[0029]
The first light 23 and the second light 24 intersect. The anterior eye segment 22 is located at a position where the first light 23 and the second light 24 intersect.
[0030]
Japanese Patent Laid-Open No. 2006-195240 discloses an apparatus that applies a plurality of measurement light beams onto a sample, such as a living tissue or a living cell, with a microlens array disc (a structure in which a plurality of light-collecting lenses are arranged in an array) so as to form a plurality of convergent portions on the sample. In the apparatus disclosed in this publication, parallel light is applied onto the sample, and interference light between reflected light of the applied parallel light and reference light is detected to generate a tomographic image of the sample.
[0031]
Japanese Patent Laid-Open No. 8-252256 discloses an optical coherent tomographic imaging apparatus including a plurality of light sources, an object-light imaging optical system and a reference-light imaging optical system common to the light sources, and optical sensors discretely located corresponding to the light sources. The apparatus disclosed in this publication applies light onto a planar imaging plane.
[0032]
When applied onto the eyeground in an OCT apparatus for measuring tomographic information about the eyeground, a plurality of light beams need to first enter an anterior eye segment (a lens including a cornea and a crystalline lens or an intraocular lens). To diagnose a disease, it is required to apply a plurality of light beams onto an area wider than the anterior eye segment (a wider angle of view).
[0033]
Accordingly, an OCT apparatus with a wider angle of view than in the related art can be achieved by concentrating a plurality of measurement light beams at a plurality of irradiation positions on the eyeground so that the measurement light beams intersect in the anterior eye segment, as described above. Here, it is preferable to correlate the positions of the areas where the first light 23 and the second light 24 are applied. This allows the incident position on the optical system to be grasped.
[0034]
Preferably, a scanning mirror (or a scanning unit 19) is provided to scan the areas of the eyeground where the first light 23 and the second light 24 are applied. The scanning mirror is preferably located at a position conjugate to the anterior eye segment. This allows simultaneous control of a plurality of beams.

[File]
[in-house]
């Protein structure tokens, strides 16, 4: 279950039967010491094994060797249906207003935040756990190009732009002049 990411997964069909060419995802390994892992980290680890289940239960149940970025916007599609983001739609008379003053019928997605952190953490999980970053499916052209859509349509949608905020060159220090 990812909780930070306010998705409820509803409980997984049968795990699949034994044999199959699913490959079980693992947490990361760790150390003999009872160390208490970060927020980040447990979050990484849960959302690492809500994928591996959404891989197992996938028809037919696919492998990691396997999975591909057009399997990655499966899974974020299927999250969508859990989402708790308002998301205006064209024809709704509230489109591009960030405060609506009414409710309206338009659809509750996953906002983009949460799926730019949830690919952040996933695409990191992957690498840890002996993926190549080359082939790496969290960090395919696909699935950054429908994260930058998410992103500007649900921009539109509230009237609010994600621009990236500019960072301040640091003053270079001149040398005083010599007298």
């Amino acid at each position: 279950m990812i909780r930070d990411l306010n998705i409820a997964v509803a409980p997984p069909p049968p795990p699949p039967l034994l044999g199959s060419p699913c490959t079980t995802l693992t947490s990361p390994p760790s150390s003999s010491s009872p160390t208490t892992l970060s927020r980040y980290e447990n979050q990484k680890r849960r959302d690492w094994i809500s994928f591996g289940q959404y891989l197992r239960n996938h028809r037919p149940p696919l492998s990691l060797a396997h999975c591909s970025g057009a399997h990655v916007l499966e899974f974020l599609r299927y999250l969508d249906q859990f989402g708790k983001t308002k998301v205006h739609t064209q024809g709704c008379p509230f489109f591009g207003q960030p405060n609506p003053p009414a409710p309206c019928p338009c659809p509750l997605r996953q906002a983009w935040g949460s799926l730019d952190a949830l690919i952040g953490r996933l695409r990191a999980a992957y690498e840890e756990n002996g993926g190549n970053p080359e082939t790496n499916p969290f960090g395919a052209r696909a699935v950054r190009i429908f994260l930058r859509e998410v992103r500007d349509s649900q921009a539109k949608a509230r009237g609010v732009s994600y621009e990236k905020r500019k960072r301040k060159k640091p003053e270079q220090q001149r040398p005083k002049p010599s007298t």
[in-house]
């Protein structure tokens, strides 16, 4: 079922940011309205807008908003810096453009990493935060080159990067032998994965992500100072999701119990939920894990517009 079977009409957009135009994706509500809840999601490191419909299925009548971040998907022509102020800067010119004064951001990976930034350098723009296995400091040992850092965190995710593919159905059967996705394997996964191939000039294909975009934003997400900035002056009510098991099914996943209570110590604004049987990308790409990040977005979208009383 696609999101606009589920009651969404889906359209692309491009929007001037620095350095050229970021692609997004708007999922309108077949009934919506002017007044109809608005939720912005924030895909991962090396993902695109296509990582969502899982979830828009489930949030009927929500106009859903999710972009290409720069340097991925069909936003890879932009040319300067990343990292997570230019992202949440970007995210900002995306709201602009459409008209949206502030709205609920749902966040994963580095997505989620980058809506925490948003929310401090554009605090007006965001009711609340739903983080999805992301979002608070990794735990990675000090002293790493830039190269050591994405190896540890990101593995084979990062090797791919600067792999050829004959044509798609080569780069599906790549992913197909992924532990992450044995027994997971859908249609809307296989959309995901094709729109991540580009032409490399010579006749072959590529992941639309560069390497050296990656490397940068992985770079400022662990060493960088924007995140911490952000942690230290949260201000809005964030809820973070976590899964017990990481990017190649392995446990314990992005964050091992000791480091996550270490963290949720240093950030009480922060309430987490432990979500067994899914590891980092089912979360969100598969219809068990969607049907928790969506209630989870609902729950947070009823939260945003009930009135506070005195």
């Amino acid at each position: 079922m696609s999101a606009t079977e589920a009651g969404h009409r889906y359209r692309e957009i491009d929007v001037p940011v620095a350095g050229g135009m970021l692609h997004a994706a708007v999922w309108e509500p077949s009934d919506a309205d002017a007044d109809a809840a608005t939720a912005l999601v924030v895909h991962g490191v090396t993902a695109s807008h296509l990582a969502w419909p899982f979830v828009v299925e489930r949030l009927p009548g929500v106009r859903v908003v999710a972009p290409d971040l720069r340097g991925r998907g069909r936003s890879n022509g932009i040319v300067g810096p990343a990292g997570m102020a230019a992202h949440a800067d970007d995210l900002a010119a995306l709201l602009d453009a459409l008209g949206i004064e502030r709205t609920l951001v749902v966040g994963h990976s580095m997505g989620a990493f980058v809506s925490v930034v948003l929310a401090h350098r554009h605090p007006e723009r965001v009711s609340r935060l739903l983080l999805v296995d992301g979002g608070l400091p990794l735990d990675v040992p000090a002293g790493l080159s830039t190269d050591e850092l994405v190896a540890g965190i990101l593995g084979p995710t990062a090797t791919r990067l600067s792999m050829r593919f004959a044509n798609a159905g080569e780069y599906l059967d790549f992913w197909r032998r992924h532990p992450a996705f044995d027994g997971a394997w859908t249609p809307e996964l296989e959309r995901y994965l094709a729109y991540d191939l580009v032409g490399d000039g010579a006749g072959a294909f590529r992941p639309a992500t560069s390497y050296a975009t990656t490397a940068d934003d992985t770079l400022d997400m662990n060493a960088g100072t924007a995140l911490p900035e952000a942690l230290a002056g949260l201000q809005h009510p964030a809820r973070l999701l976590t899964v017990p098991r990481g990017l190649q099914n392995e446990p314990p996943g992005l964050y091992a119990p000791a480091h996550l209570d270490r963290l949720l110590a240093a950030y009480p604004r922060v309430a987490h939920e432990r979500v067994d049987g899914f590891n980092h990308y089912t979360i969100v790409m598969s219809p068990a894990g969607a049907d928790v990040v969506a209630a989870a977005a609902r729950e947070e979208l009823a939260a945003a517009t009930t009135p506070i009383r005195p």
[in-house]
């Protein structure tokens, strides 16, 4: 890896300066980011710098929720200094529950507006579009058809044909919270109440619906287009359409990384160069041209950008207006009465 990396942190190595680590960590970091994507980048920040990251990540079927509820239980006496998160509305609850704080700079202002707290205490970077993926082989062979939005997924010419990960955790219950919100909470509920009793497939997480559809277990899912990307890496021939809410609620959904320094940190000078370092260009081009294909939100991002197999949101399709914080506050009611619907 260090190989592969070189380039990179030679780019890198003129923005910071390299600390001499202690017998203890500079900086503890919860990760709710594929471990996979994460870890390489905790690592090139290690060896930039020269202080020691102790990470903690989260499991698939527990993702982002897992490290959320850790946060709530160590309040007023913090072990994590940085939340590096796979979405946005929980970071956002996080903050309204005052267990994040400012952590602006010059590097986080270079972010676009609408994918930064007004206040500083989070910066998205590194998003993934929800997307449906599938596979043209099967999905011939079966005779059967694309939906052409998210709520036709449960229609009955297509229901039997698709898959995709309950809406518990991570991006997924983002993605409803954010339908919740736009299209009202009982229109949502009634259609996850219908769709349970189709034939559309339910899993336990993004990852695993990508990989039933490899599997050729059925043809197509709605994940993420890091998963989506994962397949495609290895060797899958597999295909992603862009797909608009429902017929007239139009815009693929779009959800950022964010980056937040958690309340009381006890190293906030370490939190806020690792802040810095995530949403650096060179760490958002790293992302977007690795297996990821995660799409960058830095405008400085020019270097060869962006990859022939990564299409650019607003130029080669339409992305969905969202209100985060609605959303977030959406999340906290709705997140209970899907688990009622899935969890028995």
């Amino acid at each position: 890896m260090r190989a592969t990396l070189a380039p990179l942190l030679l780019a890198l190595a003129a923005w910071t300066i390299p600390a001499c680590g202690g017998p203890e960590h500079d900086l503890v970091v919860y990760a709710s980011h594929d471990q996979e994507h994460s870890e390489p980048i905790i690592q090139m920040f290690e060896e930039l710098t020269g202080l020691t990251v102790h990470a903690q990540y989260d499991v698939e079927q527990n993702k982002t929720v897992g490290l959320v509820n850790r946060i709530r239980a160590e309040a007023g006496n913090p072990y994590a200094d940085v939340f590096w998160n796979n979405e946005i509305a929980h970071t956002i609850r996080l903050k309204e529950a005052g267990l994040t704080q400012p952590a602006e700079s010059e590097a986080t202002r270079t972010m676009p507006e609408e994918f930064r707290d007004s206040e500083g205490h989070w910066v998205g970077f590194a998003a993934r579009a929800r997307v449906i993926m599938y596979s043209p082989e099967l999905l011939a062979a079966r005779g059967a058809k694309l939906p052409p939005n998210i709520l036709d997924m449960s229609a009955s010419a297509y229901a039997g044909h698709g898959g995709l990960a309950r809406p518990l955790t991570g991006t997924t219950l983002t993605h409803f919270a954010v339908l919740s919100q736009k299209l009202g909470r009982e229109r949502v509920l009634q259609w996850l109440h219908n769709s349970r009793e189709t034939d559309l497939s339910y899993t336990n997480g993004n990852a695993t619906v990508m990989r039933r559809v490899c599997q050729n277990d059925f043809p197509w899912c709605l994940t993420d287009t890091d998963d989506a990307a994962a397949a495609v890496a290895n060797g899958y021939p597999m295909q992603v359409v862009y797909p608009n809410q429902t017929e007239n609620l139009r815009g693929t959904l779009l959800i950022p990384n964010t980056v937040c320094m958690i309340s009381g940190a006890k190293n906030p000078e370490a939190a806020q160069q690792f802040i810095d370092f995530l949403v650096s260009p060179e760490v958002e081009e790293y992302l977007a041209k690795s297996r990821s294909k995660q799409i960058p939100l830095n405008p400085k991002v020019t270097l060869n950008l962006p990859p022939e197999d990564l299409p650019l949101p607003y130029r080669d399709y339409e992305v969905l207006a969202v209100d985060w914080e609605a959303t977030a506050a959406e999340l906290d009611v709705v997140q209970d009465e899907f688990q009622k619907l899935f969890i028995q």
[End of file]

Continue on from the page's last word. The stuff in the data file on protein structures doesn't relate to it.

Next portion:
[0035]
It is further preferable to provide a first reference mirror for reflecting reference light that interferes with the first light 23 and a second reference mirror for reflecting reference light that interferes with the second light 24. In addition, regarding the relative position between the first reference mirror and the second reference mirror in the optical axis direction of the optical unit 15, it is preferable to form a difference between the optical path length of the first light 23 and the optical path length of the second light 24. This can suppress image misalignment in the optical axis direction due to the difference in optical path length. The use of a single beam has the following problem. That is, when the angle of view (area where light is applied onto the eyeground) increases, when the beam passes through different optical paths in the optical system (e.g., a lens), the difference between the optical path lengths sometimes becomes larger than before. For this reason, control with only one reference mirror is difficult when the single beam is used.

First Embodiment (SD-OCT and three scanning areas)

[0036]
A first embodiment will be described below. Fig. 2 schematically shows a configuration of the first embodiment.
[0037]
A light source (optical coherent light source) 101 emits near-infrared low-coherent light. Light emitted from the light source 101 propagates through an optical fiber 102, and is split by a light splitting unit (beam splitter) 103 toward three optical fibers 105. The split light beams in the optical fibers 105 are split toward a reference-light arm 107 and a measurement arm 111 by optical couplers 104a, 104b, and 104c. The light source 101 is connected to a driving circuit 129 for driving the light source 101.